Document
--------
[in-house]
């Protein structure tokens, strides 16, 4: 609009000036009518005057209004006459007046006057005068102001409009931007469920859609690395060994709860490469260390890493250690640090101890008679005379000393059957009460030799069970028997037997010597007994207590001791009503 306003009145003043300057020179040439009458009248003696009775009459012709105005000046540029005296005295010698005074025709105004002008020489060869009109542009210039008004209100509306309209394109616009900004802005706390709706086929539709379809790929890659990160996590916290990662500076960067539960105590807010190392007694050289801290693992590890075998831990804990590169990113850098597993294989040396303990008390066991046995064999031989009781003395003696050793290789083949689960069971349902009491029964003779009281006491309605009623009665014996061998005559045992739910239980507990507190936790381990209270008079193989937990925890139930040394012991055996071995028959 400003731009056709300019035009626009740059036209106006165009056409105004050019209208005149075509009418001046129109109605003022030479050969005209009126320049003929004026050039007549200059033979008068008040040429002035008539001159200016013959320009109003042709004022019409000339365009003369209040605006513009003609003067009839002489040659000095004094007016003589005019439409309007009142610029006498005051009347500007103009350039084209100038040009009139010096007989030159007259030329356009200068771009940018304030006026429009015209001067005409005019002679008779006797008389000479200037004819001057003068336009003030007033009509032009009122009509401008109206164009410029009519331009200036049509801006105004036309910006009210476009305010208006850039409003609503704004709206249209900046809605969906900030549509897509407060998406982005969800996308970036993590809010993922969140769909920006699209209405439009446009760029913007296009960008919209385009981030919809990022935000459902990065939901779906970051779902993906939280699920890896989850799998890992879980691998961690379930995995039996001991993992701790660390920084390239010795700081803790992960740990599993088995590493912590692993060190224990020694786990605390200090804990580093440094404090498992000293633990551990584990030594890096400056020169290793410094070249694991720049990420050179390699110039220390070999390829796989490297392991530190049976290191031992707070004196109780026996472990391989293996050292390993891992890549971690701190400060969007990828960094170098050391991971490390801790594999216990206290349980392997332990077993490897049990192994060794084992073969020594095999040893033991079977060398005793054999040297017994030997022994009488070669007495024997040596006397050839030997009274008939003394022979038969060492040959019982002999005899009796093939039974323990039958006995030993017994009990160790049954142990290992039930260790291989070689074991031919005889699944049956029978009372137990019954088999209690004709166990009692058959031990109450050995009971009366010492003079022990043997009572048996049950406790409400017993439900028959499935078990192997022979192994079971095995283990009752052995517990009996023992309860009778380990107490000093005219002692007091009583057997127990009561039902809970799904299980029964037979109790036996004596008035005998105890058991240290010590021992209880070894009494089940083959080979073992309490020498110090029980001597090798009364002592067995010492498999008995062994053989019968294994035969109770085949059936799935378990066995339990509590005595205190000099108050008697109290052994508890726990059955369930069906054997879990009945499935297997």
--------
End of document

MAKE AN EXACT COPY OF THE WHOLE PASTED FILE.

[in-house]
């Protein structure tokens, strides 16, 4: 609009000036009518005057209004006459007046006057005068102001409009931007469920859609690395060994709860490469260390890493250690640090101890008679005379000393059957009460030799069970028997037997010597007994207590001791009503 306003009145003043300057020179040439009458009248003696009775009459012709105005000046540029005296005295010698005074025709105004002008020489060869009109542009210039008004209100509306309209394109616009900004802005706390709706086929539709379809790929890659990160996590916290990662500076960067539960105590807010190392007694050289801290693992590890075998831990804990590169990113850098597993294989040396303990008390066991046995064999031989009781003395003696050793290789083949689960069971349902009491029964003779009281006491309605009623009665014996061998005559045992739910239980507990507190936790381990209270008079193989937990925890139930040394012991055996071995028959 400003731009056709300019035009626009740059036209106006165009056409105004050019209208005149075509009418001046129109109605003022030479050969005209009126320049003929004026050039007549200059033979008068008040040429002035008539001159200016013959320009109003042709004022019409000339365009003369209040605006513009003609003067009839002489040659000095004094007016003589005019439409309007009142610029006498005051009347500007103009350039084209100038040009009139010096007989030159007259030329356009200068771009940018304030006026429009015209001067005409005019002679008779006797008389000479200037004819001057003068336009003030007033009509032009009122009509401008109206164009410029009519331009200036049509801006105004036309910006009210476009305010208006850039409003609503704004709206249209900046809605969906900030549509897509407060998406982005969800996308970036993590809010993922969140769909920006699209209405439009446009760029913007296009960008919209385009981030919809990022935000459902990065939901779906970051779902993906939280699920890896989850799998890992879980691998961690379930995995039996001991993992701790660390920084390239010795700081803790992960740990599993088995590493912590692993060190224990020694786990605390200090804990580093440094404090498992000293633990551990584990030594890096400056020169290793410094070249694991720049990420050179390699110039220390070999390829796989490297392991530190049976290191031992707070004196109780026996472990391989293996050292390993891992890549971690701190400060969007990828960094170098050391991971490390801790594999216990206290349980392997332990077993490897049990192994060794084992073969020594095999040893033991079977060398005793054999040297017994030997022994009488070669007495024997040596006397050839030997009274008939003394022979038969060492040959019982002999005899009796093939039974323990039958006995030993017994009990160790049954142990290992039930260790291989070689074991031919005889699944049956029978009372137990019954088999209690004709166990009692058959031990109450050995009971009366010492003079022990043997009572048996049950406790409400017993439900028959499935078990192997022979192994079971095995283990009752052995517990009996023992309860009778380990107490000093005219002692007091009583057997127990009561039902809970799904299980029964037979109790036996004596008035005998105890058991240290010590021992209880070894009494089940083959080979073992309490020498110090029980001597090798009364002592067995010492498999008995062994053989019968294994035969109770085949059936799935378990066995339990509590005595205190000099108050008697109290052994508890726990059955369930069906054997879990009945499935297997």